I’ve been driven to distraction of late by yet another cunning, self-hating term that public relations has come up for itself to hide, no doubt, the distaste it feels, and it feels non-PR people similarly feel, for the term “public relations.” The term is “stakeholder relations.”
It is bone wearyingly ironic that the public relations discipline feels the need to cloak itself in names that differentiate it from a practice that many assume involves media relations alone or, worse, as a practice that is primarily characterized by spin and broadcast communication.
If you go to the Wikipedia definition of stakeholder relations (or engagement—same thing), you will find it defines the field with the following notions:
- Involving non-organizational stakeholders in organizational decision making processes;
- Listening to organizational stakeholders;
- Stakeholders influencing organizational decision making;
- Forming partnerships between an organization and its stakeholders.
This is nothing more than a manifestation of the primary theory that underpins and shapes best practice public relations, that of two-way symmetrical communication.
Corporate social responsibility is public relations
I have a similar gripe about nomenclature with corporate social responsibility (CSR). Much of the work that takes place under this banner is, similarly, based on the two-way symmetrical communication model. I suspect CSR grew out of public relations and has since been working to undermine the potency of PR as a strategic business management discipline.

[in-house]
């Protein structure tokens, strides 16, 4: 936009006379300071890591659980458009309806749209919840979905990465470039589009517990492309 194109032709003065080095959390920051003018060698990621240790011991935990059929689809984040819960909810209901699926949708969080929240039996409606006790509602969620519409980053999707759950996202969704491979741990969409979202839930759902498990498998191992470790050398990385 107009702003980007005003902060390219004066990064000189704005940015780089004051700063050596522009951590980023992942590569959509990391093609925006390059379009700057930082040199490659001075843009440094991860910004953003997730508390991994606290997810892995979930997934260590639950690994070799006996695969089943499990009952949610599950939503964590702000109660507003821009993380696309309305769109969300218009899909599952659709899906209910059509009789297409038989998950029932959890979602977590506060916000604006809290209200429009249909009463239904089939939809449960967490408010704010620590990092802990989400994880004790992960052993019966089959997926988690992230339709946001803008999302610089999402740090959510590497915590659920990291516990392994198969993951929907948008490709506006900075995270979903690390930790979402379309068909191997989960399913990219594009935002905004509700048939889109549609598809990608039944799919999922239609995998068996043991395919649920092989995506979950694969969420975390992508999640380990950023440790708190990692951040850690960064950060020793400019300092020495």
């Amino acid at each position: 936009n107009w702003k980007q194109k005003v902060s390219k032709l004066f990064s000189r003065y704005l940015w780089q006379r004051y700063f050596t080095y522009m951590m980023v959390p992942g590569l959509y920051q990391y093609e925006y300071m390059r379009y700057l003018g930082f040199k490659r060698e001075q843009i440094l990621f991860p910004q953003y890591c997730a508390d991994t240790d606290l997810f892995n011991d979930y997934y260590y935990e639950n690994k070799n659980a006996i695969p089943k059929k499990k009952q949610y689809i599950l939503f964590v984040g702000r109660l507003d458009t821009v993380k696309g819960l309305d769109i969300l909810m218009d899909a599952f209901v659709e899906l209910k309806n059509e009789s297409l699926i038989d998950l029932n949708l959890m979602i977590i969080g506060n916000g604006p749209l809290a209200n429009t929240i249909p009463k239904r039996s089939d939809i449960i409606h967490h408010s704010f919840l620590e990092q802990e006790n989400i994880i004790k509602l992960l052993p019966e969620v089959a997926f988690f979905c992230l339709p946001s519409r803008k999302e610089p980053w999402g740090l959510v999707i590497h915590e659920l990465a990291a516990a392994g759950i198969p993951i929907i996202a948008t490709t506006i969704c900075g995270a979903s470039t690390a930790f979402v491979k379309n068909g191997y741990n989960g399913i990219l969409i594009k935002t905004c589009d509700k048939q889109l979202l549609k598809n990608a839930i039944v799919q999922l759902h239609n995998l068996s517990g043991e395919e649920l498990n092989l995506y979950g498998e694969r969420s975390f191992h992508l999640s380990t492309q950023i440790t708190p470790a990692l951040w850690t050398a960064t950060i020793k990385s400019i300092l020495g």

The importance of theory to communication
I am highly skeptical that either stakeholder relations or CSR has the depth of academic and theoretical discussion underpinning them that public relations has, especially in the context of the two-way symmetrical model. This is important as the academic examination of disciplines gives it a rigor and power that is otherwise denied it.
Stakeholder relations in practice
In many instances, stakeholder relations in practice seems to have a heavy emphasis on community consultation. There is nothing wrong with this, but I wonder if this is another reason for the generation and increasing application of the term—it’s being used to further differentiate community relations from public relations (i.e., in this context, the evil media relations and spinning falsehoods).
I know that in some organizations, at least, stakeholder relations operates in its own discrete area, separate from corporate communication. As to which area serves which—well, that’s an interesting one…
Rebranding public relations
Discussions on the rebranding of public relations have been going on for longer than any of us would care to remember. But the profession clearly doesn’t have the stomach for the battle, and I personally can’t see it changing brand names.
One reason for this is that PR is a huge money-making industry for consultancies, and it would take such a concerted global partnership to achieve this outcome that it doesn’t seem feasible.
Craig Pierce is the head of Craig Pierce Strategic Communication. A version of this post first appeared on Public Relations and Managing Reputation.